Unsure how to puppy-proof cords that you can’t move? You can buy guards that cover such wires and keep them safe from sharp, insistent teeth.

Consider Using a Baby Gate

Instead of closing the door when you leave the room, you can use a baby gate. Doing so allows you to still hear the puppy when you need to be elsewhere in the house and can make them feel more secure, too.

People often mistakenly diagnose their pups with separation anxiety because they cry when left alone. The truth is, all young puppies do! Having a baby gate at the door means you can easily pop your face in and out to reassure them that you’re still around and is a great comfort for them.

Remove Human Food From the Area

Not all human food is bad for dogs. Some fruits and vegetables are very good for them, and you can even include them in their diet. However, some food is highly toxic, and if your puppy manages to get its paws on it, it could be disastrous. 

Make sure there are no snacks left in the area you’ve puppy-proofed, with the worst offenders being:

  • An artificial sweetener called Xylitol, often found in ice cream and peanut butter
  • Grapes and anything related (wine, raisins, grape-flavored foods)
  • Cherries
  • Chocolate (especially dark chocolate)

In general, it’s best to always research something before giving it to your dog or allowing it near them. 

Pro Tip: If you have kids, make sure they don’t bring snacks into the puppy’s room. Dogs aren’t exactly known for their table manners, and they may snatch it! Dog proofing the house means laying down some rules for your kids, too, as sometimes they’re too young to know what’s appropriate.

You should also make sure you remove or secure trash cans for the same reason. That smell may be pungent to us, but puppies love it and will do their best to break into the trash.

Secure Blind Cords

Even if you plan on supervising your puppy at all times, make sure you raise blind cords out of reach. You can tie them so that they are high up or set them on a nearby shelf or ledge. If the puppy reaches up to try and play with them, the cords could get caught around their neck. Best case scenario, they chew up the blind cords, and you’re left with no way to let in or block out the sunlight.

Remove Toxic Houseplants

Some houseplants are toxic to animals, so you should make sure any plants in the room with your puppy are known to be pet-friendly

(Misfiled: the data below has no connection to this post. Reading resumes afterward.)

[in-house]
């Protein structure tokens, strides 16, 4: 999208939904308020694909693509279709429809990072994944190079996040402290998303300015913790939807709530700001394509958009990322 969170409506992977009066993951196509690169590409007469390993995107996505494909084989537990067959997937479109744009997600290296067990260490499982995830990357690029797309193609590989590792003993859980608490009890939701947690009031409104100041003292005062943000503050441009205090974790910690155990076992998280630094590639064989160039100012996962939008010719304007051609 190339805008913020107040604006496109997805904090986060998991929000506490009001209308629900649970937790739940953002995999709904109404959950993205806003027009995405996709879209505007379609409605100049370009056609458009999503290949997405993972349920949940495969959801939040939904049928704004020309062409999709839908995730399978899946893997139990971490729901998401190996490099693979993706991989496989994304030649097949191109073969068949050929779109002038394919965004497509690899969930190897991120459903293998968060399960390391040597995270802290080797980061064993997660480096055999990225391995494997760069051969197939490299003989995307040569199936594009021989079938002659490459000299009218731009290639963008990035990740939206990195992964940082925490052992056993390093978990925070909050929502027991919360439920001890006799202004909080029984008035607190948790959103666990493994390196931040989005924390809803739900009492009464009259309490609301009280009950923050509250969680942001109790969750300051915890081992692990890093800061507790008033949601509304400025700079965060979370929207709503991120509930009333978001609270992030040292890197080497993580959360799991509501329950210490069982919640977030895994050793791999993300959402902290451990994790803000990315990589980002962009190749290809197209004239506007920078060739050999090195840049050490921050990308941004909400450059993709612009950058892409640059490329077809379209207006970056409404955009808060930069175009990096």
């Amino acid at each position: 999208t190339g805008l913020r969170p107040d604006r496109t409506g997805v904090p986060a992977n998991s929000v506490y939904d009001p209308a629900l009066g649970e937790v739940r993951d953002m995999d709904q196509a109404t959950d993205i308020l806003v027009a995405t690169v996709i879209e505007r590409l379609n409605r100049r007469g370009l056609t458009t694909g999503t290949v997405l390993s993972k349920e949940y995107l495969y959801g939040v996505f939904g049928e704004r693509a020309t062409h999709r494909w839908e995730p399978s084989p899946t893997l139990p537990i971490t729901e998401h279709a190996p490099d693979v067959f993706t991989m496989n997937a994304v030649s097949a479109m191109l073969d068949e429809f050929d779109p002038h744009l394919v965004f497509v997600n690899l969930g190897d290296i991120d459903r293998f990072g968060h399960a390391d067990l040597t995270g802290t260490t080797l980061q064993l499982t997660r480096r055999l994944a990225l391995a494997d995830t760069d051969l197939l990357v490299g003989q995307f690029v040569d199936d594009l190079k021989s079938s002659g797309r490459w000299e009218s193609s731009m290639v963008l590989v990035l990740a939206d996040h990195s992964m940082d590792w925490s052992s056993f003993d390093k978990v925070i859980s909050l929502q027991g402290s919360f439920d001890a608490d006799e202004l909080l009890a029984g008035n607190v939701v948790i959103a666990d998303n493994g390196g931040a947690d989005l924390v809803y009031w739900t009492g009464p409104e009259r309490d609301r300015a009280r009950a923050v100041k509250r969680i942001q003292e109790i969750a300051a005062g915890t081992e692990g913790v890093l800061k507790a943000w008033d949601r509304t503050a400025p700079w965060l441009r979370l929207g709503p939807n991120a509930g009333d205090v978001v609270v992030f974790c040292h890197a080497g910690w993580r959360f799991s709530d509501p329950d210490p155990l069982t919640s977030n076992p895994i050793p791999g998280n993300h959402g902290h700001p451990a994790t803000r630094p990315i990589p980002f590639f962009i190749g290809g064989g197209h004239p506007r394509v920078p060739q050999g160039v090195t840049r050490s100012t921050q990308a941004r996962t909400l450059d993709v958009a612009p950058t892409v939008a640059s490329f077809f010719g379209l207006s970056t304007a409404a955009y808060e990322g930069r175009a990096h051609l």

It’s also best to keep them high out of reach. Even if a plant isn’t toxic, consuming too much can cause an upset stomach.

Remove Litter Boxes

If you have cats and plan on keeping all of your pet-related belongings in the same room for convenience, you might want to rethink this plan. For years, cat droppings have been like forbidden tootsie rolls to dogs that are inexplicably attracted to eating them—much to the exasperation of their owners. 

While eating cat feces may not do much harm to your pup—as long as they’re parasite-free—it’s the litter that could get to them. Clumping litter forms hard balls when wet, and these clumps could get stuck in your dog’s digestive system.

Clean Up After Your Puppy

It’s natural for puppies to have accidents for the first few weeks or even months of being home, but it’s important to clean them up as soon as possible. Some puppies will try to eat their feces, which can make them sick, and while not all dogs do this, you can never predict when one will.

Examine Their Toys

Lastly, it’s best to examine all of the toys you bought for your fur baby. Make sure there are no small or sharp pieces that could break off and get lodged in your puppy’s throat. 

Although you’d expect pet toy manufacturers to be on top of things and ensure their toys are dog-safe, this isn’t always the case, and it’s up to you to do your due diligence and protect your new family member.

Take the Time to Puppy Proof Your House

Puppy proofing your house can seem like a long and intimidating task. After all, there’s an endless number of things puppies can get into, and the thought of something happening to your puppy is surely scary. 

Fortunately, puppies are built to withstand accidents and survive new owners, and you’ll do just fine as long as you implement the above tips to create a safe, puppy-proof house. Many things are personal preference—such as puppy pads and crate training—but the main thing is to ensure your puppy has a safe space and lots to keep them occupied.